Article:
This issue can come in a variety of questions and statements.
“Why do bad things happen to good people?”
“Why does God allow suffering?”
“I just cannot believe in a God that allows bad things to happen to good people.”
“If God is perfect and all loving, why is there so much evil and pain?”
For the many times this issue is brought up, it is most often used as an argument against God, or a reason for not believing in God. For, how can God allow evil? And how can God allow pain?
First, take this statement:
“If God can do anything, and is perfect and all loving – how can he allow evil and pain in the world?”
To that question one should be asked:
“On what basis are you calling something good, and something else evil?”
In his book The End of Reason, Apologist Ravi Zacharias states it like this:
– When you assert that there is such a thing as evil, you must assume there is such a thing as good.
– When you say there is such a thing as good, you must assume there is a moral law by which to distinguish between good and evil.
– There must be some standard by which to determine what is good and what is evil.
– When you assume a moral law, you must posit a moral lawgiver—the source of the moral law.
– But this moral lawgiver is precisely who atheists are trying to disprove.
Do you see how that works?
Without God, there is not really a basis by which to call something “good” or “evil.”
The obvious objection to this line of reasoning is usually: “Why do you have to have a moral lawgiver to have a moral law?”
Elsewhere, Zacharias continues:
“You may ask, Why does assuming a moral law necessitate a moral lawgiver? Because every time the question of evil is raised, it is either by a person or about a person—and that implicitly assumes that the question is a worthy one. But it is a worthy question only if people have intrinsic worth, and the only reason people have intrinsic worth is that they are the creations of One who is of ultimate worth. That person is God. So the question self-destructs for the naturalist or the pantheist. The question of the morality of evil or pain is valid only for a theist.”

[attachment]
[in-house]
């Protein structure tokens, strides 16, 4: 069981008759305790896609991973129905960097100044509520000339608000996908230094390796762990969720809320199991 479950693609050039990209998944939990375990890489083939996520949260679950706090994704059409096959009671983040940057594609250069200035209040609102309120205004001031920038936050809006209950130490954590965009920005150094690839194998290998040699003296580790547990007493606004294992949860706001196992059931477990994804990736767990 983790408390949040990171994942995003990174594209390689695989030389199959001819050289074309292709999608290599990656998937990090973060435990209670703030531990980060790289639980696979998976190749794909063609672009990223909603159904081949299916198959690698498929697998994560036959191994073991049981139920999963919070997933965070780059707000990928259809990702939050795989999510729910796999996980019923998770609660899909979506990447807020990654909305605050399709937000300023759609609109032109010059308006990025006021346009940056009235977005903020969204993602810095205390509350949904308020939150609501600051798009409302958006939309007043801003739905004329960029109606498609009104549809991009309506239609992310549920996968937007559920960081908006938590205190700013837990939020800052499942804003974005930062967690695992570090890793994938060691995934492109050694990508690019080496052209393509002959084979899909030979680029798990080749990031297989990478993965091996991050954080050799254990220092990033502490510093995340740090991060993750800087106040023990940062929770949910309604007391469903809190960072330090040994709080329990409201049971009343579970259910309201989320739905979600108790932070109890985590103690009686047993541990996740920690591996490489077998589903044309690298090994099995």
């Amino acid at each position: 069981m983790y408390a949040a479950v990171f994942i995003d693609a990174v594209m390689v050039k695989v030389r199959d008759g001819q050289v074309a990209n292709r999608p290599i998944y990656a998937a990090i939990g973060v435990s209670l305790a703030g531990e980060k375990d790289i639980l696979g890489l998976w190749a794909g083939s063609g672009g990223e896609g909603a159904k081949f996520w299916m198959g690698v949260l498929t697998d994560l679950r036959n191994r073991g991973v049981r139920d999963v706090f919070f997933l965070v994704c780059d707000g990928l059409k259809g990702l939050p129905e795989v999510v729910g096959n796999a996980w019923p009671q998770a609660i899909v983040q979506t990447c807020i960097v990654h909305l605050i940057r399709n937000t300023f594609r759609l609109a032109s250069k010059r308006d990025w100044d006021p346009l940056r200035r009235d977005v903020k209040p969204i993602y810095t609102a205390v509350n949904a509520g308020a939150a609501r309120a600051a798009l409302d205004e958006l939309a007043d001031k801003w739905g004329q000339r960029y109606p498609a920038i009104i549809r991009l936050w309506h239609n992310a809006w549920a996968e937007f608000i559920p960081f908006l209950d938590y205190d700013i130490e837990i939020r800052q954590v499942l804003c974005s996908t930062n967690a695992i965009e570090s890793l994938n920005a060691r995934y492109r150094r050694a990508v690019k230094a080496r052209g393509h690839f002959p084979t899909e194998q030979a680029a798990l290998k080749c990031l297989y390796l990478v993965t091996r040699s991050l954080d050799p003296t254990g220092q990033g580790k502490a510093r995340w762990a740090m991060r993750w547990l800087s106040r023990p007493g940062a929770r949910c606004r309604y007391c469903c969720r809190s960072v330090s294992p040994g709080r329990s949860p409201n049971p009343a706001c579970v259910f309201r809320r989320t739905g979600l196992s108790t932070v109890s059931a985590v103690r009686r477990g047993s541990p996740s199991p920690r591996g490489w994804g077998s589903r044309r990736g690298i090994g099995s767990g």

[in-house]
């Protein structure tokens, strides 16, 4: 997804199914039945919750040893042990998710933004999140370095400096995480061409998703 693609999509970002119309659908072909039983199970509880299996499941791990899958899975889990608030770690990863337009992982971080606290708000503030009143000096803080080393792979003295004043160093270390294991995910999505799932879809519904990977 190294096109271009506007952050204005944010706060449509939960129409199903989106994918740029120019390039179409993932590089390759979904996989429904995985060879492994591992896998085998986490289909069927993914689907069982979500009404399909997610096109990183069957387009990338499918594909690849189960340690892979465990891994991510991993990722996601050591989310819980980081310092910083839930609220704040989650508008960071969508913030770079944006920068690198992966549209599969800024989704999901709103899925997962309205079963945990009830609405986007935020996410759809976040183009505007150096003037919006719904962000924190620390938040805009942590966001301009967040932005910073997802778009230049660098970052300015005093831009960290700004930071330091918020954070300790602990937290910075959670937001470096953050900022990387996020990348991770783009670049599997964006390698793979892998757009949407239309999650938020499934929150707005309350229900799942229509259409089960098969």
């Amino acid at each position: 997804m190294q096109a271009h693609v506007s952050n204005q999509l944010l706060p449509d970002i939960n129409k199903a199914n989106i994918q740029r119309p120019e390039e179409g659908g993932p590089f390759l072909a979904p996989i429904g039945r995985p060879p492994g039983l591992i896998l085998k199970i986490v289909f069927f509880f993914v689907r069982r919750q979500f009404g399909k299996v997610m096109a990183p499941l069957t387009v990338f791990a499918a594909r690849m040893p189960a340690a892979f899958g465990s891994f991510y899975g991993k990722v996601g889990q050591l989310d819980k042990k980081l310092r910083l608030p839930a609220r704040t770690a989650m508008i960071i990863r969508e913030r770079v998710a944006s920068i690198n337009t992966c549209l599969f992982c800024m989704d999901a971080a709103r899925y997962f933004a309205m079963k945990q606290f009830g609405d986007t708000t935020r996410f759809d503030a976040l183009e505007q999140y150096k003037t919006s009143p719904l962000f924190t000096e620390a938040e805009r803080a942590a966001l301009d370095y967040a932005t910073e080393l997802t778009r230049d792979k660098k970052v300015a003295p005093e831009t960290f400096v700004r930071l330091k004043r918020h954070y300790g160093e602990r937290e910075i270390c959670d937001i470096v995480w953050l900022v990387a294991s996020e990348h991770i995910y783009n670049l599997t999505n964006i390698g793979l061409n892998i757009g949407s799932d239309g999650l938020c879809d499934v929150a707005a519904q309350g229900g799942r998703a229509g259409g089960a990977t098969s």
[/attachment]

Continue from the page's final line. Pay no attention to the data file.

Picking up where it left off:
Without a moral lawgiver there can, therefore, be no absolute right and wrong. Morals are subjective. What is “wrong” for you might be “right” for me – and vice versa.
Ravi Zacharias again describes this world of relative morals by humorously recounting a popular debate by Frederick Copleston and Bertrand Russell:
In an earlier debate with Jesuit priest Frederick Copleston, Russell had tried another route to get around objective morality and ended up looking bad. When Copleston asked him how he differentiated between good and bad, Russell answered, “I don’t have any justification any more than I have when I distinguish between blue and yellow…. I can see they are different.” “Well, that is an excellent justification, I agree,” said Copleston. “You distinguish blue and yellow by seeing them, so you distinguish good and bad by what faculty?” “By my feelings,” was Russell’s reply. Father Copleston was kind. The next question was staring Russell in the face but wasn’t asked because he already looked so weak in that part of the discussion. The question that should have been asked was, “Mr. Russell, in some cultures they love their neighbors; in other cultures they eat them. Do you have a personal preference, and if so, what is it?”
Morality without God is a personal preference.
Evil exists because love is a choice. Choices that are against the nature of God are evil things in and of themselves.
The second issue, of the existence of pain, can be clarified by looking at a baby.
For all the parents out there:
Would you ever intentionally hurt your child?
The quick response is a hurried: “No!”
However, with momentary reflection we realize that we cause our children pain every time we take them to the doctor to get a shot.
Our small children trust us, love us, and depend completely in us.
What must they think, or feel, as we hold them down while someone else hurts them?
It is, in fact, only until years and years have gone buy that they understand what medicine is, what it is used for, and how it is administered.
We know that: “Yes this hurts, my sweet child – but the momentary pain is worth the end result.”
If we as parents have our reasons for allowing our children to endure pain and hardship that they cannot understand, how much more wise is our father in heaven for the pain that he allows us to endure?
*These ideas are obviously owed to Ravi Zacharias.
Buy his books, here.
And follow his organization, here.